A Catholic Monthly Magazine

The Devil Made Me Do It

Bill Farrelly

by Bill Farrelly

I AM tempted to suggest that the devil has put me up to today’s exercise but that would be too clever by half because what I want to talk about is, in fact, the devil.

Do you ever struggle to believe in the devil? Does it make any sense to you that he can be happy? Have you ever wondered why he has almost always been depicted as male? Is all evil the work of the devil? Is any of it his sole responsibility?

I’ll deal with the penultimate question first; for me it’s the easiest, but we should begin with a definition of evil. The Macquarie Dictionary describes it thus: Evil. violating or inconsistent with the moral law.

So, is the devil to blame for all of it? No. If he was, then, by definition we would not have free will and, as I often delight in saying, free will is the greatest gift God has given us.

OK, back to question one. The fact that I raised this suggests that I do wrestle with it.  It all began, we are told, with the ancient struggle between good and evil in heaven and, as I have mentioned previously, I have difficulty believing that some of the angels would get so carrried away as to challenge God. For a start, to do so they must have had free will – something I believe they no longer have.

I am not saying I don’t believe, I’m saying I struggle sometimes. As I write, something is just now occurring to me. Each of us has God within us. Do we similarly have some element of the devil within us? Might that explain how we are capable of such horrendous evil? It seems to me that this is plausible. On the other hand such a hypothesis suggests that, as God is our creator, he would have created us with that element and that is far more challeging to accept.

Next question: Can the devil be happy? We were taught as children that the devil relished evil-doing. It is possible to feel good, even very good, doing wicked things. Again it strikes me that relishing something or feeling good is not the same as being happy. So what, if anything, does the devil feel? We cannot know, of course, but in the human sense of the word it seems to me he cannot feel happiness.

Question three, why is the devil invariably depicted as male, notwithstanding Marty Robbins and his popular song hit Devil Woman? The angels, after all, are neither male nor female – and he is a fallen angel. I can’t even guess at this one but I suppose it is part of mythology that he was/is male. That reference might suggest I am putting the devil into the realm of myth. I’m not.

An aside: society in general and the church in particular have been patriarchial for centuries. It’s a wonder they/we haven’t feminised the devil. On the other hand, women invariably get blamed for being the temptress.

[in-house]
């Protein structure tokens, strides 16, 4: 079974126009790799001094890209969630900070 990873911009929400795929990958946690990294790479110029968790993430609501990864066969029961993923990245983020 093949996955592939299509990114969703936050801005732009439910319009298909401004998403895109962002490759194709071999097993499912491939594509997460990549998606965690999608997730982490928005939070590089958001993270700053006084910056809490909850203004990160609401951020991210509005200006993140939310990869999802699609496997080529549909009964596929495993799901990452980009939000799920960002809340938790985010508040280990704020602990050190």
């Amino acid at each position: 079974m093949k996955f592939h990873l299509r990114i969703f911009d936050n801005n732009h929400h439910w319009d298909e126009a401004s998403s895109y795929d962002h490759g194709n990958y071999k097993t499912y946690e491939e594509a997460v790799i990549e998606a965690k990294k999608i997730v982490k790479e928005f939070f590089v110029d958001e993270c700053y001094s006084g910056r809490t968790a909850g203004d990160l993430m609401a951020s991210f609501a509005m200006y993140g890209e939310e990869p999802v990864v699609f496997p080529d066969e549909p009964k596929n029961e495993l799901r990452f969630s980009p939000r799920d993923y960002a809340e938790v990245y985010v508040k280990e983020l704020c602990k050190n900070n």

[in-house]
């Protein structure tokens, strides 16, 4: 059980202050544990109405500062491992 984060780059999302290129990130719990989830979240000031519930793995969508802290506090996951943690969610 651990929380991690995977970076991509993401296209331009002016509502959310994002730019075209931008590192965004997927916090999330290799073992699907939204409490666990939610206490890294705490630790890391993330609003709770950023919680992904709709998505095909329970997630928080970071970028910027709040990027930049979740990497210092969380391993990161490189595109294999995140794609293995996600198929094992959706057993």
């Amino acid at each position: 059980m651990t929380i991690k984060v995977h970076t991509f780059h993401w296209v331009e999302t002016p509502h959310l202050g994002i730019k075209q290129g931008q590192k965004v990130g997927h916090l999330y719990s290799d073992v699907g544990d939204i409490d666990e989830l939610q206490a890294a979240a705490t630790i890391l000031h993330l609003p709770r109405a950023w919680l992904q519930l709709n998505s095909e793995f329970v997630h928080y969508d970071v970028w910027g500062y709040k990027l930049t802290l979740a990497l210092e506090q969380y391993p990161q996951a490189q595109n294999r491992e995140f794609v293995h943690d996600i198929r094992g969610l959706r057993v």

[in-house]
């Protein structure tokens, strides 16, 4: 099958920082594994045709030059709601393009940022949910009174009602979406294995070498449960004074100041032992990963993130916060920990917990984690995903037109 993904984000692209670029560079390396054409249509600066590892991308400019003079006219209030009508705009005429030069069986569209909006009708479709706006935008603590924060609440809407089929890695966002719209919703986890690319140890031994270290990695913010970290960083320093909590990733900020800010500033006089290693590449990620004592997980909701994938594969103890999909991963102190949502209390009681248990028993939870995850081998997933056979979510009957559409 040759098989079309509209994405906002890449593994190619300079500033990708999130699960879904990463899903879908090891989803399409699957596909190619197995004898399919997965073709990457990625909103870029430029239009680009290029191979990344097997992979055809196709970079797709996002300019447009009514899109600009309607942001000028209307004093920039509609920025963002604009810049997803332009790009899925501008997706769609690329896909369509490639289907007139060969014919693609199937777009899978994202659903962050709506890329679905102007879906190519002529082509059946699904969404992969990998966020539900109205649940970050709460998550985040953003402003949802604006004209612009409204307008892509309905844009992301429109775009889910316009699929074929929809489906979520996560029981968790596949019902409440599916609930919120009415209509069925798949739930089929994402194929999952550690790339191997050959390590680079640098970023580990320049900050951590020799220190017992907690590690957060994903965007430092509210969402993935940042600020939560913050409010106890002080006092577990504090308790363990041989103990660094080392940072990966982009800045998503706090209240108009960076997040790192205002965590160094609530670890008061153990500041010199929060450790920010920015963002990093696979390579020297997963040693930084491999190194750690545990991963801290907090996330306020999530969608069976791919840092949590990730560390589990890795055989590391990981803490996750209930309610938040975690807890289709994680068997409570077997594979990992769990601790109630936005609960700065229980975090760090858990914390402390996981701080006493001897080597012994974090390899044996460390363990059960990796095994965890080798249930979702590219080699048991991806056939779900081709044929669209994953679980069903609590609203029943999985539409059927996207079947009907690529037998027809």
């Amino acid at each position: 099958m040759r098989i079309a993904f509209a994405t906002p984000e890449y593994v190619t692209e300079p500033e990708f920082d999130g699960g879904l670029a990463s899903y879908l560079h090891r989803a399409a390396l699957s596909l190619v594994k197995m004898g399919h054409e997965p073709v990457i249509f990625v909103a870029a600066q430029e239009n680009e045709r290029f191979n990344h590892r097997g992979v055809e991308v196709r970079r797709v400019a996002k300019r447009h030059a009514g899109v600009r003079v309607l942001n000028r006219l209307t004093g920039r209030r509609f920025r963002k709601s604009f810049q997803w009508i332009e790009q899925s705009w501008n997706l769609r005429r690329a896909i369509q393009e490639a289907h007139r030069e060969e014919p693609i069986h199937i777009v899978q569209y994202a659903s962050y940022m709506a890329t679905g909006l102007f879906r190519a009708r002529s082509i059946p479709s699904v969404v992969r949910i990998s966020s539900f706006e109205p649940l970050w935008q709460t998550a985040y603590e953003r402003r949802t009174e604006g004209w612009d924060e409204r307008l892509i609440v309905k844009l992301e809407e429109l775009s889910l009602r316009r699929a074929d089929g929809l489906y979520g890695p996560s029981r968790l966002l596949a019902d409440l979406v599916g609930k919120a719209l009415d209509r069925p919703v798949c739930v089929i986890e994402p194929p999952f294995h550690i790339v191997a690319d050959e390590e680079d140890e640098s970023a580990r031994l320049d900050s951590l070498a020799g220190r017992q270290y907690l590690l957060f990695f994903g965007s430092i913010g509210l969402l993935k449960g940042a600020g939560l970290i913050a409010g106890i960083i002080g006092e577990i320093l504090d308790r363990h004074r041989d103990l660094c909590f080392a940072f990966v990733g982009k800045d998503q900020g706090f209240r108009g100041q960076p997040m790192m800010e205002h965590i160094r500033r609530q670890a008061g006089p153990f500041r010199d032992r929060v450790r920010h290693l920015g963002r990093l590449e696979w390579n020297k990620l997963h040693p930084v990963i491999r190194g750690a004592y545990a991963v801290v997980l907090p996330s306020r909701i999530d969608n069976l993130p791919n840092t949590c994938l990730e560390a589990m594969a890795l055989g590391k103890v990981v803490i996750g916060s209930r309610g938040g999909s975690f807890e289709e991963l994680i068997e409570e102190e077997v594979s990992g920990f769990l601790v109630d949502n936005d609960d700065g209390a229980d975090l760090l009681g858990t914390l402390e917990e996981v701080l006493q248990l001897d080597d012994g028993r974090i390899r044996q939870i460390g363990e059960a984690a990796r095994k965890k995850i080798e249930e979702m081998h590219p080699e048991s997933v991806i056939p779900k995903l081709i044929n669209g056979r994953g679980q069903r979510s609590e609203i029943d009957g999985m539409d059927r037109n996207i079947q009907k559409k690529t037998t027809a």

And finally, the most difficult question of all for me: is the devil ever solely responsible for  evil? My immediate response would be no; that he cannot work unless he works through a human being who must then consent to be used. But how would I explain someone being possessed by the devil and the subsequent necessary exorcism?

Conclusion: Yes, it seems he is. That is an extraordinarly terrifying possibility. 

It seems to me that the most important thing to remember about evil is that we almost always have a choice. I am not saying we cannot be influenced by the devil – on the contrary. There are occasions when it seems impossible to resist temptation but my own experience mostly is that I have at some point allowed myself to be put in temptation’s way. What initially seemed inevitable was not really so inevitable when I reflected on what had happened.

Incidentally, to understand the reality of evil I commend to you the book People of The Lie by M. Scott Peck, author of a much-loved book many more will already have read, The Road Less Travelled. The former is fascinating, challenging and disturbing.

And one final point: have you ever wondered at some of the conversations that God had with the devil. The most obvious are the devil’s taunting of Jesus in the desert and the bet – a bet, for heaven’s sake –  between God and the devil over Job’s ability to remain loyal to God despite all that the devil could throw at him.

Job won, of course – as God knew he would.

By the way, does that mean that it wasn’t a fair bet, that the devil had no chance of winning?

Sorry, God. The devil made me say that.

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